16 16 Two kinds of frictions Friction: force opposing the motion or the tendency of motion between two rough surfaces that are in contact – Static friction: – Kinetic (or sliding) friction: – Or simply: More next chapter.

17 17 Tension Tension is the force the person pulling on the box through the string. (Or string pulling on box.) Tension is along the string and points away from the object of consideration. Pulley can be used to change direction of tension. Reading of spring scale gives magnitude of tension in string. T

18 18 What is the tension/scale reading? 200N a) 0 N b) 200 N c) 400 N scale

19 19 What is the tension? Wall Answer: Consider: 200N Same force diagram as before. reading = tension = Wall? b) 200 N 200N

20 20 Weight and Apparent Weight Apparent weight is the reading on the apparatus.  Apparent weight is the normal force the scale exerting on the object  Apparent weight is the tension the spring exerting on the object T  Apparent weight does not have to be the same as the weight. Weight is force of gravity of Earth pulling on the object. N

21 21 Example: A weight-conscious penguin with a mass of 15.0 kg rests on a bathroom scale. What are a) the penguin’s weight W and b) the normal force N on the penguin? c) What is the reading on the scale, assuming it is calibrated in weight units? Let upward = + W N

22 22 Practice: An object is hung from a spring balance attached to the ceiling of an elevator. The balance reads 64 N when the elevator is standing still. What is the reading when the elevator is moving upward a) with a constant speed of 7.6 m/s and b) with a speed of 7.6 m/s while decelerating at a rate of 2.4 m/s 2 ? a)v = 7.6 m/s = W=mg T + W=64N T = ? Define upward as the positive direction. constant  This apparent weight is different from the weight. b) a =-2.4 m/s 2, T = ?

23 23 Newton’s Third Law of Motion When one object exerts a force on a second object, the second object also exerts a force on the first object that is equal in magnitude but opposite in direction.  Action and reaction forces always exist together.  Action and reaction forces are of the same kind of force. (Both gravitational forces or both electromagnetic forces.)  Action and reaction forces act on two different objects and therefore do not cancel out each other when only one object is considered.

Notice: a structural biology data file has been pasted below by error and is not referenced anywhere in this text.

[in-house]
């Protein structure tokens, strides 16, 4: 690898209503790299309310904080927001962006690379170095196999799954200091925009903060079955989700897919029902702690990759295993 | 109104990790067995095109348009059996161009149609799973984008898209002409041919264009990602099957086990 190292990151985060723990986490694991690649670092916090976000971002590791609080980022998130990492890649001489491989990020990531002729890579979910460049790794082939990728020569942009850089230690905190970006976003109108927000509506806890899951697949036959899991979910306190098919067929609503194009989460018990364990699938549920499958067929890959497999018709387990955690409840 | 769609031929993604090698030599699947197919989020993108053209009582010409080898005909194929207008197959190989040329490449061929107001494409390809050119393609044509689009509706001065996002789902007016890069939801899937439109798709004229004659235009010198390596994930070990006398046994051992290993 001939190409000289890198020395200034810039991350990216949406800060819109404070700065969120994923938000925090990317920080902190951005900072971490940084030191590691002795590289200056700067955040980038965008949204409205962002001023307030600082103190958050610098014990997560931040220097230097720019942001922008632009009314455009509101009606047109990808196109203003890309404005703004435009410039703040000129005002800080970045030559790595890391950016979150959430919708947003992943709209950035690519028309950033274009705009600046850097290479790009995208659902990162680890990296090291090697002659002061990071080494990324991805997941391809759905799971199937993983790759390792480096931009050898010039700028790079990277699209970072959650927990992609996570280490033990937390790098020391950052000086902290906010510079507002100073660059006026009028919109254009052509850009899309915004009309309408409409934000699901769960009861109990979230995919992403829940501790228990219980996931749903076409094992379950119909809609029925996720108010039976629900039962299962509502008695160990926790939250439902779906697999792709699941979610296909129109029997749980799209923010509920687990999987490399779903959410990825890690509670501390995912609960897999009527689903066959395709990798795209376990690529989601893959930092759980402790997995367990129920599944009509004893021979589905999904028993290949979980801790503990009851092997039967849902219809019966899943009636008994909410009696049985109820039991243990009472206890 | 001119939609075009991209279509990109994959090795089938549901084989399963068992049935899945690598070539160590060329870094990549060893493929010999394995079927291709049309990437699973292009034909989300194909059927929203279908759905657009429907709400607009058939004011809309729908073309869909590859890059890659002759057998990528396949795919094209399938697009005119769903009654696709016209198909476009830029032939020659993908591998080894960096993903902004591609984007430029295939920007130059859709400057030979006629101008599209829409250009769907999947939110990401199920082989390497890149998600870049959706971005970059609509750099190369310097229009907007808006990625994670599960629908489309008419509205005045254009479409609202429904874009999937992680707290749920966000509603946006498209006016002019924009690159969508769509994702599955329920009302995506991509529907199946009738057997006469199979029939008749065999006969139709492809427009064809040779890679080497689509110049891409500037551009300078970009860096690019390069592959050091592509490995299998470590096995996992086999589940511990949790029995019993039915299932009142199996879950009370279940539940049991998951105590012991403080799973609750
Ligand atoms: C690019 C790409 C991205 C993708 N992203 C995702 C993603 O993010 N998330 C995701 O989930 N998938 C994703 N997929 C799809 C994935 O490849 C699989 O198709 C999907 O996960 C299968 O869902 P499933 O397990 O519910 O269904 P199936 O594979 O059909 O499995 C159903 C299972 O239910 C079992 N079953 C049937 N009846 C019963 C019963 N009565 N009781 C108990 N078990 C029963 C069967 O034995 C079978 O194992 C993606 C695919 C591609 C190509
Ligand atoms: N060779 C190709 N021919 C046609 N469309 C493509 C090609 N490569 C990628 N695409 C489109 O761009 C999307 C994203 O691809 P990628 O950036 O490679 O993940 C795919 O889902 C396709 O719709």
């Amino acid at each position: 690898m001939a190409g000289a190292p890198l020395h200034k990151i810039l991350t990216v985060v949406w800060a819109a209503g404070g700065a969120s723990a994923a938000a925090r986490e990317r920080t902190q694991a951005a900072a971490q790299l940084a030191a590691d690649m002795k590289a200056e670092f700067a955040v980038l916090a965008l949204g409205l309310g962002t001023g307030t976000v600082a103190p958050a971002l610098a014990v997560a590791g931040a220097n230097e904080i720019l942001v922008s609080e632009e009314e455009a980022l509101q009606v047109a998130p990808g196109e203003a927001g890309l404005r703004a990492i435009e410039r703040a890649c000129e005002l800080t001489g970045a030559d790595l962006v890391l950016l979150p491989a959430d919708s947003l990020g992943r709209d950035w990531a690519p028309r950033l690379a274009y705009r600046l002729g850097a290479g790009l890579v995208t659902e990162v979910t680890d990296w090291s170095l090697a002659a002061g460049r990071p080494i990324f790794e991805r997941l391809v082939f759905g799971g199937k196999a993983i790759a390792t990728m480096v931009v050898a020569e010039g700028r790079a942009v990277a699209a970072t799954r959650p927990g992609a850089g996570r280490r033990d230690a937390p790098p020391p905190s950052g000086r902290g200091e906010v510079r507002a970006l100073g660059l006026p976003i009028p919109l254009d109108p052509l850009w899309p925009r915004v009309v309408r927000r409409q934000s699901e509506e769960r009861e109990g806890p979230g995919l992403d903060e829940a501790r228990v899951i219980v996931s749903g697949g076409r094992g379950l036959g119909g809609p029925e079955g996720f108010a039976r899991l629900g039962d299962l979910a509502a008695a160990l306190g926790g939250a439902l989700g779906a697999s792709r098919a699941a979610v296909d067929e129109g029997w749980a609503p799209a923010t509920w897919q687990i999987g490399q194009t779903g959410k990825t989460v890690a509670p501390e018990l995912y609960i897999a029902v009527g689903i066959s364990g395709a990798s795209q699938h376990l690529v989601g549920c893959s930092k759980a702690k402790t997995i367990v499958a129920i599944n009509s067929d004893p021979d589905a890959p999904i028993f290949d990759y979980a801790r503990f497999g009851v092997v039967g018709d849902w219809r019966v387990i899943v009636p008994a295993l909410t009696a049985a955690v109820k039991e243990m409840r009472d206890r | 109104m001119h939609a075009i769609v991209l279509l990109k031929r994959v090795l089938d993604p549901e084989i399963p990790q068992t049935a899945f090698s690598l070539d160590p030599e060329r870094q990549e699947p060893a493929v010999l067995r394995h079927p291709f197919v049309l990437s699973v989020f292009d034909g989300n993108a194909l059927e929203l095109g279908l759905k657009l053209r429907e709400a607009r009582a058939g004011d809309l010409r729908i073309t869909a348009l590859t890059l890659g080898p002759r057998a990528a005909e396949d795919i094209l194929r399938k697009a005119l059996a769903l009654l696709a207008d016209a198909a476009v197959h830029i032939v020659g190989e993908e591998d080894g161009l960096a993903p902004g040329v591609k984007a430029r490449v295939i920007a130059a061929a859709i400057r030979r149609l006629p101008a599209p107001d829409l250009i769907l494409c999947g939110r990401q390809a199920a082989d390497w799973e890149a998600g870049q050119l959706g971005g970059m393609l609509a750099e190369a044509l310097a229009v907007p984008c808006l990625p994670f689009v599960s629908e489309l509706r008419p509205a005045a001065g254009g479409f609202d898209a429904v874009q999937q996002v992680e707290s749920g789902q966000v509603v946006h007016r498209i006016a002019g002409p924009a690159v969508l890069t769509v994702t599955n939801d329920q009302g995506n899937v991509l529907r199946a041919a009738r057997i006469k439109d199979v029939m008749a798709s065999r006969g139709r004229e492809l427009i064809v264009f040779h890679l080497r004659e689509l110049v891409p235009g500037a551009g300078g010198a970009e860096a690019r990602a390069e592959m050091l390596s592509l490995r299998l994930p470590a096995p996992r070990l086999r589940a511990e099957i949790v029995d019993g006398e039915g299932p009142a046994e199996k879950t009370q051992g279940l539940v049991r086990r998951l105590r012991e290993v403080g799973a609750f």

24 24 Action and Reaction Forces In general, the force acting on the object under consideration is the action force, and the other is the reaction. Action Reaction Force between box and ground: – Action force: ground supporting the box, F g  b – Reaction force: box pushing on the ground, F b  g

25 25 How To Find Reaction Force 1. Identify the force giver and receiver of the force. 2. Reversing the order of force giver and receiver, you will get the reaction force. Example:  Action force: a  b  Reaction force: b  a

26 26 Example on Action-Reaction table box

27 27 Example (2) W b : weight of box, force Earth pulling on box N: normal force, force table supporting the box Are N and W a pair of action and reaction force? forces on box No  2 different objects  same fundamental force

28 28 Example (3) N: Force of box pushing on table N N g  t : normal force of ground supporting table W t : weight of table, gravitational force Earth pulling on table forces on table

29 29 Example (4) N t  g : force of table pushing on ground (Earth), reaction force of N g  t. W t : reaction force to weight of table, gravitational force table pulling on Earth WtWt W b : reaction force to weight of box, force box pulling on Earth WbWb forces on earth

30 30 Example (5) NtgNtg WtWt WbWb NgtNgt N WtWt N WbWb Action and reaction forces always exist in pairs and act on different objects.

31 31 Example: A 40 kg girl and an 8.4 kg sled are on the frictionless ice of a frozen lake, 15 m apart but connected by a rope of negligible mass. The girl exerts a horizontal 5.2 N force on the rope. What are the acceleration magnitudes of (a) the sled and (b) the girl? c) How far from the girl’s initial position do they meet? T W2W2 N2N2 m1m1 m2m2 W1W1 N1N1 T

32 32 Continues … T W2W2 N2N2 m1m1 m2m2 W1W1 N1N1 T